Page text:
“Sure,” I said. Oh, by the way, she was still gripping onto my arm, my biceps, but the blood hadn’t gotten completely cut off yet.
“Good,” she said, “Do you suppose Father Reilly drinks?”
“I wouldn’t know,” I said, although I had never met a priest who didn’t drink, forget about the Irish ones.
“Well,” she said, “I’ll cross that bridge when I come to it. Now go, go use the bathroom! Why are you dawdling here You’ll be late for your tea date with Mrs. Biddle.”
“Okay,” I riposted.
I tried to sidle past her to get to the bathroom, and she turned with me, as if we were performing some painfully awkward square-dance, her hand sliding along my arm but not quite letting go.
“See ya,” I said.
“Yes,” she said. “I’ll see you later. And this time, Arnold, will you please leave the bathroom by conventional means?”
“Yes,” I promised.
“No,” I said, and gently but firmly lifting her hand from my wrist, I disengaged myself and went into the bathroom and closed the door. I stood there quietly, thick seas of sweat oozing from my pores into my clothes. After perhaps half a minute I finally heard her footsteps go away down the hall, and, putting my ear to the door, I could even hear her close her own door.
As swiftly as possible, I urinated, washed my hands, tossed some cold water on my face, gave my teeth a quick brush, opened the door, peeked out toward Miss Evans’s room just to make sure the coast was clear, then tripped down the hall and bounded down the steps like an antelope before the madwoman could burst out of her apartment and trap me again.
My mother and aunts and Mrs. Rathbone were all still in the living room, and for good measure Miss Rathbone and Steve were there, too. Steve wore a pale yellow suit and Miss Rathbone wore a nice dress which seemed to be made of pink tissue paper, but they both looked somewhat rumpled, as if they too had recently risen from a nap, but with all their clothes on.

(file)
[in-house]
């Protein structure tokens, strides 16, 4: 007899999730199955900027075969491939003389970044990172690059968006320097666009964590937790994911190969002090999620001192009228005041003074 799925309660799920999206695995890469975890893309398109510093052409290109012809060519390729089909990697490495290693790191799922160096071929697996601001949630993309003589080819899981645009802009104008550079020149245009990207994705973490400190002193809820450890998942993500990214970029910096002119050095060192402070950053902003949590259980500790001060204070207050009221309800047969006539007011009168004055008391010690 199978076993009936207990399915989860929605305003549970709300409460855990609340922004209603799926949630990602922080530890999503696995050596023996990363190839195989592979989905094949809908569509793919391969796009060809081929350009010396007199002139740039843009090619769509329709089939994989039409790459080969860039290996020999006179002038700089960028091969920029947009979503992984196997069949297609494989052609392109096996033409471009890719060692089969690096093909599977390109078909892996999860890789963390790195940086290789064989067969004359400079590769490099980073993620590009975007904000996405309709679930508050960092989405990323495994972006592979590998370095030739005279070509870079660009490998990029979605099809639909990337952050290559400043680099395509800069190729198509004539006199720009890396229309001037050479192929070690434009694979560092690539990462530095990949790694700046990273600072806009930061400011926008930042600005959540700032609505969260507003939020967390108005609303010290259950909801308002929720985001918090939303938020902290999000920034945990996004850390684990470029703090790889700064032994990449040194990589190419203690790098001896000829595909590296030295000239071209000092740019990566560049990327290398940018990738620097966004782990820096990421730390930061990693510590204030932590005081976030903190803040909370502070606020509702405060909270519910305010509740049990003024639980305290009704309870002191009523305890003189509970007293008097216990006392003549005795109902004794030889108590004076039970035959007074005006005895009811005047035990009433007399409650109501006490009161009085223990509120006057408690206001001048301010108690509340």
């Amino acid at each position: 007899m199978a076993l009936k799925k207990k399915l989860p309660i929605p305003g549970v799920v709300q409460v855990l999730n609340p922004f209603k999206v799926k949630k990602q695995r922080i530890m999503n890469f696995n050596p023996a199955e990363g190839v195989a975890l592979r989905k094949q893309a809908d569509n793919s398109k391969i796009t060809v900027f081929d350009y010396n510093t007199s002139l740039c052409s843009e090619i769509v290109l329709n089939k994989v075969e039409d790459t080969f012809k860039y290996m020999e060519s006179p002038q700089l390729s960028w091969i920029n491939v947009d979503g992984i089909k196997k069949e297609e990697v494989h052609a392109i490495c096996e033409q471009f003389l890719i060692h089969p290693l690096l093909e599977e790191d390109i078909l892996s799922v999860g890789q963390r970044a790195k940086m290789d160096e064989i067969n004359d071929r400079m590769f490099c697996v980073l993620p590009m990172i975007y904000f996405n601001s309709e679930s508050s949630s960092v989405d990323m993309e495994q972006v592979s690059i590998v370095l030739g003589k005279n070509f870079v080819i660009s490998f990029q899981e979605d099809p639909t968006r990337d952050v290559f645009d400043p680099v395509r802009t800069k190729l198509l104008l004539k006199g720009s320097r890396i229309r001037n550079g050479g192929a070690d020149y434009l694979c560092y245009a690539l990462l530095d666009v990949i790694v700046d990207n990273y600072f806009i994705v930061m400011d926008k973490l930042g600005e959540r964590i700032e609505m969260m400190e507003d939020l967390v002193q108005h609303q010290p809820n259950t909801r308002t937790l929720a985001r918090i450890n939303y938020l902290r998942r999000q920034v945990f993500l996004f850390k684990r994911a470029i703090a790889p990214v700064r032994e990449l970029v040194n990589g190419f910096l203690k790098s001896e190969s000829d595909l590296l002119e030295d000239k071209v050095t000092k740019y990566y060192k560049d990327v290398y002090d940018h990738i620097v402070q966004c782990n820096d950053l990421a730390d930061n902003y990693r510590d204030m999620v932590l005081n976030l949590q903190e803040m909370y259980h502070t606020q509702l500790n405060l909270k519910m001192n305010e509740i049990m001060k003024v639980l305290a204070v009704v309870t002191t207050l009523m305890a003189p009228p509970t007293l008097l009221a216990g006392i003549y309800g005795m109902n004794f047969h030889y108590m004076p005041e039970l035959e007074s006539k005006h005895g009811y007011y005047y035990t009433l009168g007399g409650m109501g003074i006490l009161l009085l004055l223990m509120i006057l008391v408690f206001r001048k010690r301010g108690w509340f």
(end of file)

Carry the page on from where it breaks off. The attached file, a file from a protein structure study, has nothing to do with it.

“And where are you off to all dressed up in your Easter outfit?” cried Steve.
“Oh, shut up, Steve,” said Miss Rathbone, and I realized they had not been napping but drinking.
“I’m having tea with Mrs. Biddle,” I said.
“Oh, how Oscar Wilde,” said Steve.
“Mrs. Biddle is a beautiful woman,” said Miss Rathbone, and I noticed that she had one of her pink cigarettes in each of her hands. “I would love to do her portrait.”
“Portrait of a grand old broad,” said Steve. He tried to tap a cigarette of his own into an ashtray and missed.
My three aunts were all looking as intently at Steve and Miss Rathbone as if they were a TV show, Burns and Allen, or Ralph and Alice Kramden.
“Will you be home for dinner, Arnold?” asked my sainted mother.
I told her maybe not, but not to worry about it.
“But we made sauerbraten.”
“I love sauerbraten,” said Steve.
“Okay, see you all later,” I said, heading for the door.
“High society,” said Steve. “No time for us common folk.”
He went on to say something else but I was already out the door.
As a railroad man and a church usher I have always prided myself on my punctuality, and here I was already ten or fifteen minutes late for my tea with Mrs. Biddle. Good for me she only lives less than two blocks away, and so not two minutes after ejecting myself from my aunts’ house I was knocking on the stout wooden frame of Mrs. Biddle’s screen door.